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A World Cup rival? Baseball fields a global game.

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Asia's many baseball devotees love the home run. They admire bat speed and power. But in the sandlots and stadiums of the Pacific, it's really the "small ball" game that gets the glory - bunting, base stealing, speed, defense, pitching.

Think Ichirio Suzuki, the Japanese marquee player of the Seattle Mariners, whose game is all about finesse.

Indeed, as the game invented in America goes formally global, the inaugural event of the World Baseball Classic will take place in the Land of the Rising Sun - in an Asia where local talent is making great inroads into Major League Baseball, also known as "the bigs."

National teams from Korea, Japan, China, and Taiwan will vie to advance to the next phase of the classic - which features 16 teams in four rounds of elimination, ending in a final game on March 20 in San Diego.

If this sounds like baseball's attempt to create its own version of soccer's world-stopping "World Cup," it is.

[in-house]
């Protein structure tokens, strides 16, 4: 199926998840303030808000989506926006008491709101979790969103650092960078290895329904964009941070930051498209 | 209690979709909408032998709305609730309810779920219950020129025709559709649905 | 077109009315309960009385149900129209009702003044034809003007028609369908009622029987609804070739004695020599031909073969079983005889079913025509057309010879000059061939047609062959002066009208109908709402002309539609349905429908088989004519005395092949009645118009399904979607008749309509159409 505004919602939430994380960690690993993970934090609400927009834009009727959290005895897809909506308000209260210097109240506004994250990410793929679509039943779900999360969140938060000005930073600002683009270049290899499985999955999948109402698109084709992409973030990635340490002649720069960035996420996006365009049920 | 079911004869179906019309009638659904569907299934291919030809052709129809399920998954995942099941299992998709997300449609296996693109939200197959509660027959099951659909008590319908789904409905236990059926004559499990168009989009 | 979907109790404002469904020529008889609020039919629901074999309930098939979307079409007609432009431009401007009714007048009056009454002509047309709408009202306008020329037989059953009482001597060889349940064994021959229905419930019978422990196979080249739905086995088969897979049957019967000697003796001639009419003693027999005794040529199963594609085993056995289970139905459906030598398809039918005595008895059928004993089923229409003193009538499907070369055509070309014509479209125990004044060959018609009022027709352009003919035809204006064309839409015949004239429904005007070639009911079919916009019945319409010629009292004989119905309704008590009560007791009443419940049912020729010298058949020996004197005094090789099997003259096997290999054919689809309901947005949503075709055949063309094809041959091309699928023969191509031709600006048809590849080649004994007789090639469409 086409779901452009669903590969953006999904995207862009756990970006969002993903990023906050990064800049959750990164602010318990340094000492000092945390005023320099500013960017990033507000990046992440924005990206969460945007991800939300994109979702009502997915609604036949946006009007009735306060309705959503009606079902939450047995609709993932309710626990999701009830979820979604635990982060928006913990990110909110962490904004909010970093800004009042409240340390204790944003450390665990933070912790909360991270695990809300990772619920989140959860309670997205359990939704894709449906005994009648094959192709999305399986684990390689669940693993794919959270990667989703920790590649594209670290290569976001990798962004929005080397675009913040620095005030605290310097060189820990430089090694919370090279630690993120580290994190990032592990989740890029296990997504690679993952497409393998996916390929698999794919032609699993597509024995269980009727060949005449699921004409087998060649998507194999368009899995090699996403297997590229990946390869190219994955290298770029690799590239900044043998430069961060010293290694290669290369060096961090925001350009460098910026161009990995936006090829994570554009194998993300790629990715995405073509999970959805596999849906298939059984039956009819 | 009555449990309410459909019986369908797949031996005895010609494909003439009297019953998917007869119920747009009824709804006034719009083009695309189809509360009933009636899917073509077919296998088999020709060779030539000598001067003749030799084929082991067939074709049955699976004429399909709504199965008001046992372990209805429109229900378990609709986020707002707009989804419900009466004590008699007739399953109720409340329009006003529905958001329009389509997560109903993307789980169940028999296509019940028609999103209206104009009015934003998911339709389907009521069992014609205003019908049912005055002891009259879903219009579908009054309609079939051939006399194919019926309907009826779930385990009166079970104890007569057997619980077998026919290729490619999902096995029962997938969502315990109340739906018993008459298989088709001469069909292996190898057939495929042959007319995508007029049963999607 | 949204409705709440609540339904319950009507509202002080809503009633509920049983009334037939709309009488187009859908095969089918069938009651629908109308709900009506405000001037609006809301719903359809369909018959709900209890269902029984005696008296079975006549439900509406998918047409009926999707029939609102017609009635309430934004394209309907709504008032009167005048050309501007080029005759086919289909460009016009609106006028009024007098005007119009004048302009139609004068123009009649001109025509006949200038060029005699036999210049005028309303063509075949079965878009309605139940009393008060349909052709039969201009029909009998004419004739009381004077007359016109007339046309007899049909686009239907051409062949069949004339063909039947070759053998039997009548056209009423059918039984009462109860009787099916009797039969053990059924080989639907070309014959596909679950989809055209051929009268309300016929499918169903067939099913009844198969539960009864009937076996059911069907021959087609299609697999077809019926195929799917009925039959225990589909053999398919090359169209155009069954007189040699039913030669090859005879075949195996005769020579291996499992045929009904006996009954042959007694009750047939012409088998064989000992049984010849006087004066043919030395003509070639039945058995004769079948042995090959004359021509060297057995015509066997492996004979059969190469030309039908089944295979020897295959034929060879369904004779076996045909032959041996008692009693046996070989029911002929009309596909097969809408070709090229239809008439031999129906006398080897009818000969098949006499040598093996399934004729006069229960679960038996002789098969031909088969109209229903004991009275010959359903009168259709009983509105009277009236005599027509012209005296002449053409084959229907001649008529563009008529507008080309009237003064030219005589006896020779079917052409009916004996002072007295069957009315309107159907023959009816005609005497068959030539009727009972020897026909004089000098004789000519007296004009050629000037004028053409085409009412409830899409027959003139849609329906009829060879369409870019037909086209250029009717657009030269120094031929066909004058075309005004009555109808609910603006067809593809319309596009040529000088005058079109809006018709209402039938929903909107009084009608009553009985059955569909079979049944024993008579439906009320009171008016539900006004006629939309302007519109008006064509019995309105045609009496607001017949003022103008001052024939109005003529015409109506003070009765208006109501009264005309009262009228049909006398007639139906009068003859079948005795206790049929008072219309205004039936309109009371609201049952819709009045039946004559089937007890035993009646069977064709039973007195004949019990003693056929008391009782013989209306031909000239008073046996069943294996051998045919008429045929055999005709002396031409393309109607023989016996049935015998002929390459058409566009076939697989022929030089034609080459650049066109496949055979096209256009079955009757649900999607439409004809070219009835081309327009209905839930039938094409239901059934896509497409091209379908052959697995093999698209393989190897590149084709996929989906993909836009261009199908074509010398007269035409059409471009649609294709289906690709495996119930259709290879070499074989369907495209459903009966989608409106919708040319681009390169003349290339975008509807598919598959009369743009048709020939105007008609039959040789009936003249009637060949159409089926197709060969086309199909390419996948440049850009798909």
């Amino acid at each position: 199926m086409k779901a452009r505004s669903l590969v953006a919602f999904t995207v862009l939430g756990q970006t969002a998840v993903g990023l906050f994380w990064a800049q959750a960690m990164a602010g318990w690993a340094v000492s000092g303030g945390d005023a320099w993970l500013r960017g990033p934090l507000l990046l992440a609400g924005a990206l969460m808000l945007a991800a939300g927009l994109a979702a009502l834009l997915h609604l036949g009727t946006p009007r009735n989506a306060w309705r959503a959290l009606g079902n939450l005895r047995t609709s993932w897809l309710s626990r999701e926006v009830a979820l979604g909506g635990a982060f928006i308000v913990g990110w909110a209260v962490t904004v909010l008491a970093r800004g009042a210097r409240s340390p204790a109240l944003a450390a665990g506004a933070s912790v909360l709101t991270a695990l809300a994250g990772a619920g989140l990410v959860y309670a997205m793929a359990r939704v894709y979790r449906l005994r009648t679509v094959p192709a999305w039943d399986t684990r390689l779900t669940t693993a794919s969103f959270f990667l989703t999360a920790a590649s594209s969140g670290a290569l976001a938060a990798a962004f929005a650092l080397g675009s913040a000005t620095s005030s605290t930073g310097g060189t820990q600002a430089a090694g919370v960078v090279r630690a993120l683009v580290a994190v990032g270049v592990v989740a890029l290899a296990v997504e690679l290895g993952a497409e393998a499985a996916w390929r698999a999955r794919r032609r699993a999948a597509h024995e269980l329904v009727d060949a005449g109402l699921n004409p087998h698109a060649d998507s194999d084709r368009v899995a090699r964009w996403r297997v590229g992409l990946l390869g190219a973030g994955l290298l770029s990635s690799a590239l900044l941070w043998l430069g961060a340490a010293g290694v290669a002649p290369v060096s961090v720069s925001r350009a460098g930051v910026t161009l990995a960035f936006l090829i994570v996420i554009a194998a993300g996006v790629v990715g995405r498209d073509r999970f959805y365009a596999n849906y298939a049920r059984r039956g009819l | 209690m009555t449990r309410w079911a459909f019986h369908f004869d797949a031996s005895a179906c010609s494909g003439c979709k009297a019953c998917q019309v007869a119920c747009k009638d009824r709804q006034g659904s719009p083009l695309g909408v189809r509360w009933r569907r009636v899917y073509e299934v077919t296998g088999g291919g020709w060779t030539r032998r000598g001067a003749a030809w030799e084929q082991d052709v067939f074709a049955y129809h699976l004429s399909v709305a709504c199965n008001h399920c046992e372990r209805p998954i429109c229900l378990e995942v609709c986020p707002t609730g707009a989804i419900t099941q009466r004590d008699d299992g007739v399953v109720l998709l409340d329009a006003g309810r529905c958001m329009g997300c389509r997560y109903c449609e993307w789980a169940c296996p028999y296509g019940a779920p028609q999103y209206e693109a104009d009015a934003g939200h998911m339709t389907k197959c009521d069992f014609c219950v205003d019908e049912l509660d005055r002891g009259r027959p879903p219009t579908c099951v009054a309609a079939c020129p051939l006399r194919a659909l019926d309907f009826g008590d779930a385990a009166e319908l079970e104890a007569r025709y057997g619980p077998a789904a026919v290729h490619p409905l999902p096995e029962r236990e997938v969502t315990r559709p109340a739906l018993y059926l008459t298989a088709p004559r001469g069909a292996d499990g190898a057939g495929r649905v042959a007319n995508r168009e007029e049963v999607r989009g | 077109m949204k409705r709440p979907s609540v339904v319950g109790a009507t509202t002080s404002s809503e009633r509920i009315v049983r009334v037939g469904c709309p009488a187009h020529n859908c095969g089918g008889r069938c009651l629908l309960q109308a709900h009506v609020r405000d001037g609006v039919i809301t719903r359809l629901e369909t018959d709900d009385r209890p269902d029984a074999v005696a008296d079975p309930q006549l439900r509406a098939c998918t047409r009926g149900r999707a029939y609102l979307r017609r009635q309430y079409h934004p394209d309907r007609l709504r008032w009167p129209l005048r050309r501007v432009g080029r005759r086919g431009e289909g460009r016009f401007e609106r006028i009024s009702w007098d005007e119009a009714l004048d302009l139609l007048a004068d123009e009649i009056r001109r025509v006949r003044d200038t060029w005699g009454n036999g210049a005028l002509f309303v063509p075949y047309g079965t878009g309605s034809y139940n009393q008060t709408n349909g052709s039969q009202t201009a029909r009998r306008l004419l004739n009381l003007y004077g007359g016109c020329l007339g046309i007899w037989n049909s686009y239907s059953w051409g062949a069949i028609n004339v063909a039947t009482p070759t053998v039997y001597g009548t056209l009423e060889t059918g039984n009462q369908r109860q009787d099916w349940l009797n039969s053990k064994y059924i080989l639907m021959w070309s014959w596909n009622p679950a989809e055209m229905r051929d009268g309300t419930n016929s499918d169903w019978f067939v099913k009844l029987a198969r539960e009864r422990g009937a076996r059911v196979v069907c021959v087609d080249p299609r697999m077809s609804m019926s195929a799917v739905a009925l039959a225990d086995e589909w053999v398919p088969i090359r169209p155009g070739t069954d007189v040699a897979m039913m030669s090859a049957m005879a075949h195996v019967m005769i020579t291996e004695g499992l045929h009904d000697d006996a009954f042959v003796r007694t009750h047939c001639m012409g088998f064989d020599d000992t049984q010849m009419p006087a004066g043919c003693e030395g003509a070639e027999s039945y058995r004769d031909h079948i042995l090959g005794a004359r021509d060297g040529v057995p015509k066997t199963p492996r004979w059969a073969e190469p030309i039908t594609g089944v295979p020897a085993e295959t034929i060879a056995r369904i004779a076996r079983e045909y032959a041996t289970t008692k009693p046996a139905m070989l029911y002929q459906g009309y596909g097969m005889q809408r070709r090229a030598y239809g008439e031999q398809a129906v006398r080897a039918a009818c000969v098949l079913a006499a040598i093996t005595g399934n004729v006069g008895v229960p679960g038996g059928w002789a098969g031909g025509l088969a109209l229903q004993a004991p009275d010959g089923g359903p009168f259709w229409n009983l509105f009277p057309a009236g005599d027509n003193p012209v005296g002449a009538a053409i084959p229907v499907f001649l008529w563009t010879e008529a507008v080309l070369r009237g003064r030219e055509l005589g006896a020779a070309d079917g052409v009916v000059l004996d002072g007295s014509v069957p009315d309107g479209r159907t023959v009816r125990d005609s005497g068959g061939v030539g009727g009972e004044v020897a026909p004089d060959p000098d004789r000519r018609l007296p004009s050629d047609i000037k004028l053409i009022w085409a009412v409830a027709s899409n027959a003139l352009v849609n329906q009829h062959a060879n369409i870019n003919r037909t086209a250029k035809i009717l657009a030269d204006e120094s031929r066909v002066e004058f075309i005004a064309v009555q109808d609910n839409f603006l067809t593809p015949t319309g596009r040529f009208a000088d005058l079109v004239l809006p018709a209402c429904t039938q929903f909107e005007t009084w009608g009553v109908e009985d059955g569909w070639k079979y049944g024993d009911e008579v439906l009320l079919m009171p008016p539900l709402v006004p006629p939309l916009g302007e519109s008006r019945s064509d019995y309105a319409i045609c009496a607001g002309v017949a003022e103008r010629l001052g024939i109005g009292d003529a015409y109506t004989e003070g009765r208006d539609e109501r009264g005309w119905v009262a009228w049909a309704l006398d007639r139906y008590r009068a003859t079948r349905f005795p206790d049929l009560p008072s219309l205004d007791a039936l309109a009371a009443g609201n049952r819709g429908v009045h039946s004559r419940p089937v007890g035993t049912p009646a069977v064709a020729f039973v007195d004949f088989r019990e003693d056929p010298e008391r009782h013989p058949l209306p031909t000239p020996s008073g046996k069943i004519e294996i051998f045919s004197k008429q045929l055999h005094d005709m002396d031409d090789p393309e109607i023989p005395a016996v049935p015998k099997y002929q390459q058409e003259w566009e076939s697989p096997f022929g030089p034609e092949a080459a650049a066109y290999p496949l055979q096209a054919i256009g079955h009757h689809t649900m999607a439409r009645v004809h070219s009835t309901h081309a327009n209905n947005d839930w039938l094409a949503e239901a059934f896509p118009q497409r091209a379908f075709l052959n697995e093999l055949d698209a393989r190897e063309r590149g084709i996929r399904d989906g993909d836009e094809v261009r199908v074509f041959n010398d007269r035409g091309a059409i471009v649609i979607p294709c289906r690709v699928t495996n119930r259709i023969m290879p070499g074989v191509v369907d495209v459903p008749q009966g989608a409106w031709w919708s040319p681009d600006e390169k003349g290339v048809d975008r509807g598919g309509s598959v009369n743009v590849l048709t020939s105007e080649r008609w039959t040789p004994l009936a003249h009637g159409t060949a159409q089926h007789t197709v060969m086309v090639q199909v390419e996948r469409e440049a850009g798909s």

"We are trying to internationalize the sport," Major League Baseball spokesman Pat Courtney told the Monitor. "The World Cup is a model for us."

The US majors count players from 30 countries. But Asia is a compass point where growth is fastest. Ten years ago Asian faces were rare and novel. Today, Taiwan has 13 players in the majors and minors, South Korea sports 10, and Japan contributes 18, including "Godzilla" - Hideki Matsui, the New York Yankees power-hitting left fielder, who will not play in the classic. [Editor's note: The original version misstated Matsui's first name.]

Unofficially, the teams from South Korea and Japan are given the greatest chance to win. But in the last Olympics, the Japanese lost in a painful 1-0 game to Australia - and team leader Ichiro has warned that Korea and Taiwan have aggressive teams that could offer an upset.

The Taiwan team is required to play under the name of "Chinese Taipei," since Beijing has long claimed that the island, a self-governing democracy, is historically Chinese sovereign territory.

China, not surprisingly given its history of isolation, has no history of a baseball program, and no players in the majors. It has six relatively new teams, four of which are considered promising - the Beijing Tigers, Tianjin Lions, Shanghai Eagles, and Guangdong Leopards. The Middle Kingdom's national team is in a learning curve, one helped by former LA Dodger's manager Jim Lefebvre.

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